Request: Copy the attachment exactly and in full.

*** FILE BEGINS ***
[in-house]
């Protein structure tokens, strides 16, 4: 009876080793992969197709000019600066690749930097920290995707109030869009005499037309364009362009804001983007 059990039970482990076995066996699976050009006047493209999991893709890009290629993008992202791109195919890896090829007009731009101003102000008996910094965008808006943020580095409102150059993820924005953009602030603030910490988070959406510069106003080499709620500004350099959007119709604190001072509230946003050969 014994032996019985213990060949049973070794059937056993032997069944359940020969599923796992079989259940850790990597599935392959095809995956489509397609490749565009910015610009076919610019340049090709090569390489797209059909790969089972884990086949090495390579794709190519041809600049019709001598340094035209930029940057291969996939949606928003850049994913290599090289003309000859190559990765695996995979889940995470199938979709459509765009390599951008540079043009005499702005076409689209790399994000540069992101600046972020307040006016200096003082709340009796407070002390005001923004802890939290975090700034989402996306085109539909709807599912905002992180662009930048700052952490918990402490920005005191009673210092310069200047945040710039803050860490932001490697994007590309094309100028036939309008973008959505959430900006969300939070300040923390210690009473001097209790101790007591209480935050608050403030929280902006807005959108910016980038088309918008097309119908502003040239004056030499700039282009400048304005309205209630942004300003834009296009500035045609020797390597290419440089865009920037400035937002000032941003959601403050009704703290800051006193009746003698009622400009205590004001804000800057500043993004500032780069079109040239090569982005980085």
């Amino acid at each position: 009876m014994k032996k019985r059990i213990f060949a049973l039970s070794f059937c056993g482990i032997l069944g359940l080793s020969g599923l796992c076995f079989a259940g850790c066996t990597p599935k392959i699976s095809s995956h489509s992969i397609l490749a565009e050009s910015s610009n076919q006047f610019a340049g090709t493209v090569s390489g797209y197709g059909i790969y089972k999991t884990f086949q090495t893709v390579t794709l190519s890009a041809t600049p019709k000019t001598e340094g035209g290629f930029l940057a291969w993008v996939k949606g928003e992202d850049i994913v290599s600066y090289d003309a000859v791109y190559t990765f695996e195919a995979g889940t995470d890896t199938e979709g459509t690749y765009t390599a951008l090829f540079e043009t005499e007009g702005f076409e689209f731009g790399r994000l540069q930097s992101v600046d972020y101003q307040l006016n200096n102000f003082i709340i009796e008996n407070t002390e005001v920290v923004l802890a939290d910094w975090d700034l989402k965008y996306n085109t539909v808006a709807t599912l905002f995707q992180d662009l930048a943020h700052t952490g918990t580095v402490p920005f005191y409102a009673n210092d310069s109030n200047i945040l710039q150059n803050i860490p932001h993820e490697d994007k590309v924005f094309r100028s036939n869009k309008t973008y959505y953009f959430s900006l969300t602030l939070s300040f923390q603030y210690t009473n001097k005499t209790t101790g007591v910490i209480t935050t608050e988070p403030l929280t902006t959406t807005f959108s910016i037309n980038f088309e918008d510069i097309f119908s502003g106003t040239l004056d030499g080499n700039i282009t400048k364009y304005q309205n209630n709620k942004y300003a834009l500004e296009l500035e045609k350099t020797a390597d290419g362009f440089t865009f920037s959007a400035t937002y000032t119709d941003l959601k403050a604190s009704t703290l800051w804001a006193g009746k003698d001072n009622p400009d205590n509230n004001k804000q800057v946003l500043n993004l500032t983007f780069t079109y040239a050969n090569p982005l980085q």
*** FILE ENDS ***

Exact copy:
[in-house]
């Protein structure tokens, strides 16, 4: 009876080793992969197709000019600066690749930097920290995707109030869009005499037309364009362009804001983007 059990039970482990076995066996699976050009006047493209999991893709890009290629993008992202791109195919890896090829007009731009101003102000008996910094965008808006943020580095409102150059993820924005953009602030603030910490988070959406510069106003080499709620500004350099959007119709604190001072509230946003050969 014994032996019985213990060949049973070794059937056993032997069944359940020969599923796992079989259940850790990597599935392959095809995956489509397609490749565009910015610009076919610019340049090709090569390489797209059909790969089972884990086949090495390579794709190519041809600049019709001598340094035209930029940057291969996939949606928003850049994913290599090289003309000859190559990765695996995979889940995470199938979709459509765009390599951008540079043009005499702005076409689209790399994000540069992101600046972020307040006016200096003082709340009796407070002390005001923004802890939290975090700034989402996306085109539909709807599912905002992180662009930048700052952490918990402490920005005191009673210092310069200047945040710039803050860490932001490697994007590309094309100028036939309008973008959505959430900006969300939070300040923390210690009473001097209790101790007591209480935050608050403030929280902006807005959108910016980038088309918008097309119908502003040239004056030499700039282009400048304005309205209630942004300003834009296009500035045609020797390597290419440089865009920037400035937002000032941003959601403050009704703290800051006193009746003698009622400009205590004001804000800057500043993004500032780069079109040239090569982005980085």
């Amino acid at each position: 009876m014994k032996k019985r059990i213990f060949a049973l039970s070794f059937c056993g482990i032997l069944g359940l080793s020969g599923l796992c076995f079989a259940g850790c066996t990597p599935k392959i699976s095809s995956h489509s992969i397609l490749a565009e050009s910015s610009n076919q006047f610019a340049g090709t493209v090569s390489g797209y197709g059909i790969y089972k999991t884990f086949q090495t893709v390579t794709l190519s890009a041809t600049p019709k000019t001598e340094g035209g290629f930029l940057a291969w993008v996939k949606g928003e992202d850049i994913v290599s600066y090289d003309a000859v791109y190559t990765f695996e195919a995979g889940t995470d890896t199938e979709g459509t690749y765009t390599a951008l090829f540079e043009t005499e007009g702005f076409e689209f731009g790399r994000l540069q930097s992101v600046d972020y101003q307040l006016n200096n102000f003082i709340i009796e008996n407070t002390e005001v920290v923004l802890a939290d910094w975090d700034l989402k965008y996306n085109t539909v808006a709807t599912l905002f995707q992180d662009l930048a943020h700052t952490g918990t580095v402490p920005f005191y409102a009673n210092d310069s109030n200047i945040l710039q150059n803050i860490p932001h993820e490697d994007k590309v924005f094309r100028s036939n869009k309008t973008y959505y953009f959430s900006l969300t602030l939070s300040f923390q603030y210690t009473n001097k005499t209790t101790g007591v910490i209480t935050t608050e988070p403030l929280t902006t959406t807005f959108s910016i037309n980038f088309e918008d510069i097309f119908s502003g106003t040239l004056d030499g080499n700039i282009t400048k364009y304005q309205n209630n709620k942004y300003a834009l500004e296009l500035e045609k350099t020797a390597d290419g362009f440089t865009f920037s959007a400035t937002y000032t119709d941003l959601k403050a604190s009704t703290l800051w804001a006193g009746k003698d001072n009622p400009d205590n509230n004001k804000q800057v946003l500043n993004l500032t983007f780069t079109y040239a050969n090569p982005l980085q």